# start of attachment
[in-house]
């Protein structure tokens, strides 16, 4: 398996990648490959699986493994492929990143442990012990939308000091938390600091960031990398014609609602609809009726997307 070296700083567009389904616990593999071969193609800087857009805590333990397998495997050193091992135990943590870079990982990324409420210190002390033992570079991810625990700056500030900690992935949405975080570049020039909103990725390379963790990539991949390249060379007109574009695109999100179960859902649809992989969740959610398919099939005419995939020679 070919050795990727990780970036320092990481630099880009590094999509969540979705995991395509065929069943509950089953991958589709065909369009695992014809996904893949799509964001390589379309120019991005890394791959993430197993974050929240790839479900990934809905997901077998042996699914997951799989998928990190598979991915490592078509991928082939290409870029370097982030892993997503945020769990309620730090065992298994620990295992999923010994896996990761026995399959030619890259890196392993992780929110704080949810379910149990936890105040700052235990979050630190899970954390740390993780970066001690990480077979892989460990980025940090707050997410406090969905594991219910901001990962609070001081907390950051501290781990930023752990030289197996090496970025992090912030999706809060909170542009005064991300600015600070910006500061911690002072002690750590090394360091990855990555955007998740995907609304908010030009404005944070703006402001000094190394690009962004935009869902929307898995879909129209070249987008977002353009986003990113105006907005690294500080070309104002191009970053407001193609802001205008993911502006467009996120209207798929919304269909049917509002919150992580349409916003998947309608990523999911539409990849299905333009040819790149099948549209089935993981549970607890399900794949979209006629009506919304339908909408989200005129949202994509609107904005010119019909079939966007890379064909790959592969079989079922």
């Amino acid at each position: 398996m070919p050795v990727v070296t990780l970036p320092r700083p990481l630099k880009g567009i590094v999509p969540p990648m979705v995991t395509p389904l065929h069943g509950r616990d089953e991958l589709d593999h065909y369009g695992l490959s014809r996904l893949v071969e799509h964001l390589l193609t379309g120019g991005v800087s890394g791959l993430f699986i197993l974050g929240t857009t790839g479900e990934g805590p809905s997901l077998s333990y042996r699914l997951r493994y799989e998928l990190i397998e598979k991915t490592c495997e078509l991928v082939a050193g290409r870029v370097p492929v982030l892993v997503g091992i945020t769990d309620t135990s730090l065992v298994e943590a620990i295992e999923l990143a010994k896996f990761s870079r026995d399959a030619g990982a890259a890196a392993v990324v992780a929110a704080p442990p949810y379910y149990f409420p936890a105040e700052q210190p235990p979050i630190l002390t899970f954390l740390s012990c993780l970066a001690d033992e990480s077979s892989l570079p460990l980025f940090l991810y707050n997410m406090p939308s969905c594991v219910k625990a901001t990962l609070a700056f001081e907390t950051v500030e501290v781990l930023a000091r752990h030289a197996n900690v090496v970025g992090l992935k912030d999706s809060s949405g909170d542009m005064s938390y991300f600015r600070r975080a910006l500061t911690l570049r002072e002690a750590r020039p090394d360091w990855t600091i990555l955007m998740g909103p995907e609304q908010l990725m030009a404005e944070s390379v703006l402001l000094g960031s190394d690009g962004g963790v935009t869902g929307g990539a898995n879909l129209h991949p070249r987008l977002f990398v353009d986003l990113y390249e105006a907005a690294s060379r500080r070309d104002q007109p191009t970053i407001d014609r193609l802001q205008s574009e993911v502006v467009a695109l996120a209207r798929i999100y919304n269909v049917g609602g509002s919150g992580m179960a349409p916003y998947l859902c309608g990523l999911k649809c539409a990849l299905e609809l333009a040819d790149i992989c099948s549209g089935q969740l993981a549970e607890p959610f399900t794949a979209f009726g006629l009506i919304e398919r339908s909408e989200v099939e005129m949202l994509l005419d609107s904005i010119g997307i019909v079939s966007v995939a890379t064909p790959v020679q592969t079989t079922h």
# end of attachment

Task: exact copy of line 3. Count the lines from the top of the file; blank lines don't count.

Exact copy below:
């Amino acid at each position: 398996m070919p050795v990727v070296t990780l970036p320092r700083p990481l630099k880009g567009i590094v999509p969540p990648m979705v995991t395509p389904l065929h069943g509950r616990d089953e991958l589709d593999h065909y369009g695992l490959s014809r996904l893949v071969e799509h964001l390589l193609t379309g120019g991005v800087s890394g791959l993430f699986i197993l974050g929240t857009t790839g479900e990934g805590p809905s997901l077998s333990y042996r699914l997951r493994y799989e998928l990190i397998e598979k991915t490592c495997e078509l991928v082939a050193g290409r870029v370097p492929v982030l892993v997503g091992i945020t769990d309620t135990s730090l065992v298994e943590a620990i295992e999923l990143a010994k896996f990761s870079r026995d399959a030619g990982a890259a890196a392993v990324v992780a929110a704080p442990p949810y379910y149990f409420p936890a105040e700052q210190p235990p979050i630190l002390t899970f954390l740390s012990c993780l970066a001690d033992e990480s077979s892989l570079p460990l980025f940090l991810y707050n997410m406090p939308s969905c594991v219910k625990a901001t990962l609070a700056f001081e907390t950051v500030e501290v781990l930023a000091r752990h030289a197996n900690v090496v970025g992090l992935k912030d999706s809060s949405g909170d542009m005064s938390y991300f600015r600070r975080a910006l500061t911690l570049r002072e002690a750590r020039p090394d360091w990855t600091i990555l955007m998740g909103p995907e609304q908010l990725m030009a404005e944070s390379v703006l402001l000094g960031s190394d690009g962004g963790v935009t869902g929307g990539a898995n879909l129209h991949p070249r987008l977002f990398v353009d986003l990113y390249e105006a907005a690294s060379r500080r070309d104002q007109p191009t970053i407001d014609r193609l802001q205008s574009e993911v502006v467009a695109l996120a209207r798929i999100y919304n269909v049917g609602g509002s919150g992580m179960a349409p916003y998947l859902c309608g990523l999911k649809c539409a990849l299905e609809l333009a040819d790149i992989c099948s549209g089935q969740l993981a549970e607890p959610f399900t794949a979209f009726g006629l009506i919304e398919r339908s909408e989200v099939e005129m949202l994509l005419d609107s904005i010119g997307i019909v079939s966007v995939a890379t064909p790959v020679q592969t079989t079922h």